• Nestingen, Andrew, and Trevor G. Elkington, eds. Transnational Cinema in a Global North: Nordic Cinema in Transition. Detroit: Wayne State University Press, 2005.

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    A pioneering collection of articles in its pursuit to approach Nordic cinema from transnational and global perspectives instead of as a group of national cinemas isolated from each other and the rest of the world. Includes studies of production and distribution practices as well as analyses of individual genres, films, and filmmakers.

  • Soila, Tytti, ed. The Cinema of Scandinavia. London: Wallflower, 2005.

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    Well-written and detailed case studies on individual films from various genres, countries, and periods, from early cinema to the 2000s. The selection of films includes both established classics and forgotten films, and some of the key filmmakers like Carl Theodor Dreyer and Ingmar Bergman are interestingly represented by their less-known works.

  • Soila, Tytti, Astrid Söderbergh Widding, and Gunnar Iversen. Nordic National Cinemas. London: Routledge, 1998.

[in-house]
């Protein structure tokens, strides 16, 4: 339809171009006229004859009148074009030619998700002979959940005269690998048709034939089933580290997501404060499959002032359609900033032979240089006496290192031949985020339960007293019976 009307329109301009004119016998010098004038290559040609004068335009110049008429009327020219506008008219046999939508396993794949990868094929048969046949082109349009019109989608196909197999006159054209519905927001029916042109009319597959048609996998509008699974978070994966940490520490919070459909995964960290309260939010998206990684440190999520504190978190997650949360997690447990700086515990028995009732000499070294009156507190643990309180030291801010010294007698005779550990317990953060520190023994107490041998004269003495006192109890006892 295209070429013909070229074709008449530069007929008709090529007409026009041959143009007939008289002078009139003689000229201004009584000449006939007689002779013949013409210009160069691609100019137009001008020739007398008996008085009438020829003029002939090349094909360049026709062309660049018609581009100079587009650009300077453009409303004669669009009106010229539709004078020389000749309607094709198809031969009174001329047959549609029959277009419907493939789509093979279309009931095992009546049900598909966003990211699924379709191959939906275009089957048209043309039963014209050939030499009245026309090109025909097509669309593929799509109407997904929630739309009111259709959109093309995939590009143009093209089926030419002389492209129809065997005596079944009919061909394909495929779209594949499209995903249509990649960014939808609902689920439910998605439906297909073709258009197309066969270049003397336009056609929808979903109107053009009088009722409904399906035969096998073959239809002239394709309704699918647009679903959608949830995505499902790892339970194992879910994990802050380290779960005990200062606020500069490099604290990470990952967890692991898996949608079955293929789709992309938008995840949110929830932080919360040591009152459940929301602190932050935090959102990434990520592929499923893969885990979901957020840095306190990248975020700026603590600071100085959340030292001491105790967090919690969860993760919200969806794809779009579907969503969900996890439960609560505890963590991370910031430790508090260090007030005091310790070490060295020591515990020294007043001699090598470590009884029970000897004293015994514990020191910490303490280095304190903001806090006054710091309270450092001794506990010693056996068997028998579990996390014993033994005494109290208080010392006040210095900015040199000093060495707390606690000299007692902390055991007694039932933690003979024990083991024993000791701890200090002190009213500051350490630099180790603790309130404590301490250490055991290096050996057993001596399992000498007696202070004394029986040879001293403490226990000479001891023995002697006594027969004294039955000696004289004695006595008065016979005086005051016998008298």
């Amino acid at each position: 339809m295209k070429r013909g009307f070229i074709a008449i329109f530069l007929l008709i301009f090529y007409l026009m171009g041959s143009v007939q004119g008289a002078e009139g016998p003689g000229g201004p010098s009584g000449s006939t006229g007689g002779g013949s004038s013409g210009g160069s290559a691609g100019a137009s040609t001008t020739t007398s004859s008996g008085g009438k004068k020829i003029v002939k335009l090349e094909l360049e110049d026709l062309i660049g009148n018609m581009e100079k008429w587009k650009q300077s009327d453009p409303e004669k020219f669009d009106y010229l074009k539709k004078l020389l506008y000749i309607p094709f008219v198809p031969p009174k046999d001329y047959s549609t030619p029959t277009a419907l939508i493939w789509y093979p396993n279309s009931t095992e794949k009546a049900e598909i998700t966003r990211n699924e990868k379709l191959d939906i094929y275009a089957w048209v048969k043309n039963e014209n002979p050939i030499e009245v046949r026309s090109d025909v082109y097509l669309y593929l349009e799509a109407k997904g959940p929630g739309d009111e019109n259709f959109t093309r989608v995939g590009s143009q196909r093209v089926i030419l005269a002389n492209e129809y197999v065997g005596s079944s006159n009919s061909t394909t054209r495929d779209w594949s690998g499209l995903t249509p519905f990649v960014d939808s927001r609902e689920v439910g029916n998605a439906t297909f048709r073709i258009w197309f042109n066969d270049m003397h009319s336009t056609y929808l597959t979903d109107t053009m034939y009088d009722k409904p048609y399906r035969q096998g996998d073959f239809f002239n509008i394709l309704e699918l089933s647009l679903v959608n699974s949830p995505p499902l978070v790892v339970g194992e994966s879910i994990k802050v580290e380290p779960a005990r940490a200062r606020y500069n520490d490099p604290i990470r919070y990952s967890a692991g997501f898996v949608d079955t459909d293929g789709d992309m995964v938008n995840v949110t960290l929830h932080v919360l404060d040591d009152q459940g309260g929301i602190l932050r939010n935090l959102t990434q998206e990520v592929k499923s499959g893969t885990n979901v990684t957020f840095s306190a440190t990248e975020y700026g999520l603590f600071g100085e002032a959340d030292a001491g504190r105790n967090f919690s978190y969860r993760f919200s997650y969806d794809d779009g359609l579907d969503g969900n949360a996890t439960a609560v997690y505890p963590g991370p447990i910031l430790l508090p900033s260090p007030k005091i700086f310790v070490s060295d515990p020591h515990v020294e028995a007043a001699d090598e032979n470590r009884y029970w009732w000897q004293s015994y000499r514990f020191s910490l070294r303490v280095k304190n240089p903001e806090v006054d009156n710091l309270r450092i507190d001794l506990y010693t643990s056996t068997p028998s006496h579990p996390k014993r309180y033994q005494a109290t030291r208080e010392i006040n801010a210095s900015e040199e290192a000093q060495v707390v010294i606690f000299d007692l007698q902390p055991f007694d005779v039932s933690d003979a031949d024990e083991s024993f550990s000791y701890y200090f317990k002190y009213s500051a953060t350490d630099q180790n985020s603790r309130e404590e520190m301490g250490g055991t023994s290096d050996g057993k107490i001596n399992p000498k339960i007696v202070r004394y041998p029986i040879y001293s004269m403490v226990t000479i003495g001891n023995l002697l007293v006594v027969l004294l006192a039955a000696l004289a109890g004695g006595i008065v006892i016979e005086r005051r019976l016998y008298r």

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    Separate chronological outlines of the film history of each Nordic country, primarily up to the 1980s. Too short of an entry for Denmark but otherwise well-balanced, culturally oriented introductions.

  • Thomson, Claire, ed. Northern Constellations: New Readings in Nordic Cinema. Norwich, UK: Norvik, 2006.

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    A collection of diverse essays on films from all Nordic countries, covering a historical period from the silent era to contemporary cinema. The book is divided into thematic sections such as body/space, history/memory, local/global, and auteur/subjectivity.

  • Tucker, John, ed. Evaluating the Achievement of One Hundred Years of Scandinavian Cinema: Dreyer, Bergman, Von Trier, and Others. Lewiston, NY: Mellen, 2012.

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    This collection of twelve essays and an interview of the Icelandic director Ágúst Guðmundsson originally appeared as a special issue of Scandinavian-Canadian Studies/Etudes Scandinaves au Canada. The essays cover a vast range of topics both historically and thematically, from early film industrial practices to philosophical and intermedial readings of the films of contemporary filmmakers such as Lars von Trier, Roy Andersson, and Aki Kaurismäki.